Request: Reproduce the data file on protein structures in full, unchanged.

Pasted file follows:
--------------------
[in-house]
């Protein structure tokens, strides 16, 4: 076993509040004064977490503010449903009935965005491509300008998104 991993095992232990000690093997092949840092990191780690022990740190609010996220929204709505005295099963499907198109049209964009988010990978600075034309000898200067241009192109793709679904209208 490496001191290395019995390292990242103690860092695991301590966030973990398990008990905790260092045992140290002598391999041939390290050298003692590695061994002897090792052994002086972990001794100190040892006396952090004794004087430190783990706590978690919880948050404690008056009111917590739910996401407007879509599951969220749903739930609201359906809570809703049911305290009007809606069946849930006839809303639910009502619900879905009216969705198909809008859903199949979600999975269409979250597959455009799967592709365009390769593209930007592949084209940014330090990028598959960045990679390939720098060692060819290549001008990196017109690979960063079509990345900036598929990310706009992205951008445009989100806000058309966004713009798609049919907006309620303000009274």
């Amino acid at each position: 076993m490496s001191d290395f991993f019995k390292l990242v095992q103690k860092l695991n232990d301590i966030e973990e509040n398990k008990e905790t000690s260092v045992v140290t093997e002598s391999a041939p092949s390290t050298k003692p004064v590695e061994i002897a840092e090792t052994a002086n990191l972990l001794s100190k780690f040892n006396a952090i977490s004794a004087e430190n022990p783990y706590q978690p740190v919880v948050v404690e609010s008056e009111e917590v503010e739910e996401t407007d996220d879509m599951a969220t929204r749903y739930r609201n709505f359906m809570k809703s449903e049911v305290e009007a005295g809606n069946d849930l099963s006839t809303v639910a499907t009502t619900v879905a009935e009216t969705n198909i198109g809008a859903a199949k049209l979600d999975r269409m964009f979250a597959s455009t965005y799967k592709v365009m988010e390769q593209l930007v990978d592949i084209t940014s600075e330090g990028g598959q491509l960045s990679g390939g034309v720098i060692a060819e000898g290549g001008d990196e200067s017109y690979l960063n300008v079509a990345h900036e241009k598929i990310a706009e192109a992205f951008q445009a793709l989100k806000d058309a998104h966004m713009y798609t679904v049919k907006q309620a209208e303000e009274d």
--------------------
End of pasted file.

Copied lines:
[in-house]
């Protein structure tokens, strides 16, 4: 076993509040004064977490503010449903009935965005491509300008998104 991993095992232990000690093997092949840092990191780690022990740190609010996220929204709505005295099963499907198109049209964009988010990978600075034309000898200067241009192109793709679904209208 490496001191290395019995390292990242103690860092695991301590966030973990398990008990905790260092045992140290002598391999041939390290050298003692590695061994002897090792052994002086972990001794100190040892006396952090004794004087430190783990706590978690919880948050404690008056009111917590739910996401407007879509599951969220749903739930609201359906809570809703049911305290009007809606069946849930006839809303639910009502619900879905009216969705198909809008859903199949979600999975269409979250597959455009799967592709365009390769593209930007592949084209940014330090990028598959960045990679390939720098060692060819290549001008990196017109690979960063079509990345900036598929990310706009992205951008445009989100806000058309966004713009798609049919907006309620303000009274």
């Amino acid at each position: 076993m490496s001191d290395f991993f019995k390292l990242v095992q103690k860092l695991n232990d301590i966030e973990e509040n398990k008990e905790t000690s260092v045992v140290t093997e002598s391999a041939p092949s390290t050298k003692p004064v590695e061994i002897a840092e090792t052994a002086n990191l972990l001794s100190k780690f040892n006396a952090i977490s004794a004087e430190n022990p783990y706590q978690p740190v919880v948050v404690e609010s008056e009111e917590v503010e739910e996401t407007d996220d879509m599951a969220t929204r749903y739930r609201n709505f359906m809570k809703s449903e049911v305290e009007a005295g809606n069946d849930l099963s006839t809303v639910a499907t009502t619900v879905a009935e009216t969705n198909i198109g809008a859903a199949k049209l979600d999975r269409m964009f979250a597959s455009t965005y799967k592709v365009m988010e390769q593209l930007v990978d592949i084209t940014s600075e330090g990028g598959q491509l960045s990679g390939g034309v720098i060692a060819e000898g290549g001008d990196e200067s017109y690979l960063n300008v079509a990345h900036e241009k598929i990310a706009e192109a992205f951008q445009a793709l989100k806000d058309a998104h966004m713009y798609t679904v049919k907006q309620a209208e303000e009274d």